MELBOURNE (Reuters) - Australia coach Ange Postecoglou will unleash Japan’s bogeyman Tim Cahill at some point during their World Cup qualifier in Melbourne on Tuesday but said the veteran striker remains short of match fitness.
Cahill played only a few minutes of the Socceroos’ 2-2 draw against Saudi Arabia in their previous qualifier in Jeddah and has started just one competitive match in the last few months for new A-League club Melbourne City.
The Samurai Blue are unlikely to take too much comfort from that, however, with the evergreen 36-year-old having proved their nemesis in big games in the past.
At the 2006 World Cup in Germany, Cahill came off the bench to score twice in the Socceroos’ 3-1 defeat of Japan in a group match and also scored a brace in their last qualifier in Melbourne in 2009.
After a long trip back from the Middle East, Postecoglou said Cahill had put his hand up for a starting role at Docklands stadium but suggested the player might be disappointed.
“As pointed out to me, he has got a great record against Japan,” Postecoglou told reporters at Docklands on Monday.
”But he’s got a pretty good record against most nations. There hasn’t been many he hasn’t scored against.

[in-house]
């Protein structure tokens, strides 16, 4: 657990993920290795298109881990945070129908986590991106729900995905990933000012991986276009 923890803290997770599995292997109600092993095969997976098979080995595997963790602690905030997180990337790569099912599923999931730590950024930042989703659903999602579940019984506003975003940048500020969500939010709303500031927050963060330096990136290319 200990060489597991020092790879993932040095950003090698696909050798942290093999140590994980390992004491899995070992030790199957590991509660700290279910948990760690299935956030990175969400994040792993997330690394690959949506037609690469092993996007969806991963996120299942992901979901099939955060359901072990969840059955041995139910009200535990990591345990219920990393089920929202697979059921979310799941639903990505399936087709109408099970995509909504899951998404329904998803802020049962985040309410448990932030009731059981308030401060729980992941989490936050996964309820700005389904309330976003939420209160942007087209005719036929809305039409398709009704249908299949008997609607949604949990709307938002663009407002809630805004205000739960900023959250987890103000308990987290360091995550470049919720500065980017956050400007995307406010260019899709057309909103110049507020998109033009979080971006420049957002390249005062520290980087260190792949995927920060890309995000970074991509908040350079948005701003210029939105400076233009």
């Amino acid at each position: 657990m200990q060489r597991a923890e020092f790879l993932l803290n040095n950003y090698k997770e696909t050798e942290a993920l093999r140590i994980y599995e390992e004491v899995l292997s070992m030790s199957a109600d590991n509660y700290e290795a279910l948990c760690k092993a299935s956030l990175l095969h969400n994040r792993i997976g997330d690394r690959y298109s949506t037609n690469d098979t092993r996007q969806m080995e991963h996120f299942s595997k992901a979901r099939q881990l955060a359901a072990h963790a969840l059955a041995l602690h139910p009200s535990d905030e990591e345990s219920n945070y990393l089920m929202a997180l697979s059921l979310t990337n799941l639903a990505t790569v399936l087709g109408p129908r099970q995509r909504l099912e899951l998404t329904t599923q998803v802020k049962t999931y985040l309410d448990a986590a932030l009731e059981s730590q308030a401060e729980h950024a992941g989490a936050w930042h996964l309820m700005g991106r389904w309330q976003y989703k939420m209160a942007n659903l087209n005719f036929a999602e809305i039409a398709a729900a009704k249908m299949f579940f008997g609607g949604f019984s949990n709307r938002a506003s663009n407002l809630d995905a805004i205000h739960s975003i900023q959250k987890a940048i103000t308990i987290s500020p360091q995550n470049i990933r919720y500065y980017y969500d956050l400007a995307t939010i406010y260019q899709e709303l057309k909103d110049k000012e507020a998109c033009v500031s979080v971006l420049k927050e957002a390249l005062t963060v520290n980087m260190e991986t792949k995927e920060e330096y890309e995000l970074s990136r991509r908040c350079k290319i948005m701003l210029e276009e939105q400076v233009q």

”Whether he starts tomorrow, we’ll assess today. He’s in great condition, he just lacks some match conditioning. If he doesn’t start, we’re sure he’ll play an important part in the game at some point.
“Even in the later part of games, even if it’s for half an hour, he can be damaging.”
On seven points after three games, Australia lead Asia’s Group B on goal difference from Saudi Arabia and victory in Melbourne would go a long way to securing their ticket for Russia and a fourth successive World Cup appearance.
Japan, who won their last qualifier against Iraq with a 95th minute strike, are third-placed on six points.
Postecoglou was unhappy with the way his side finished against Saudi Arabia, allowing the Green Falcons a late equaliser when the visitors were set to take all three points from the game.
He dismissed a suggestion that the Asian Cup champions needed to learn to shut down games and said his team would always look for more goals whether leading or behind.
”We’ll never be a team that tries to shut down games,“ he said. ”I don’t think there’s every any thought about consolidation in the way we approach things.
“Our approach is pretty clear, we’ll try to play as much football as we can.”
Editing by John O'Brien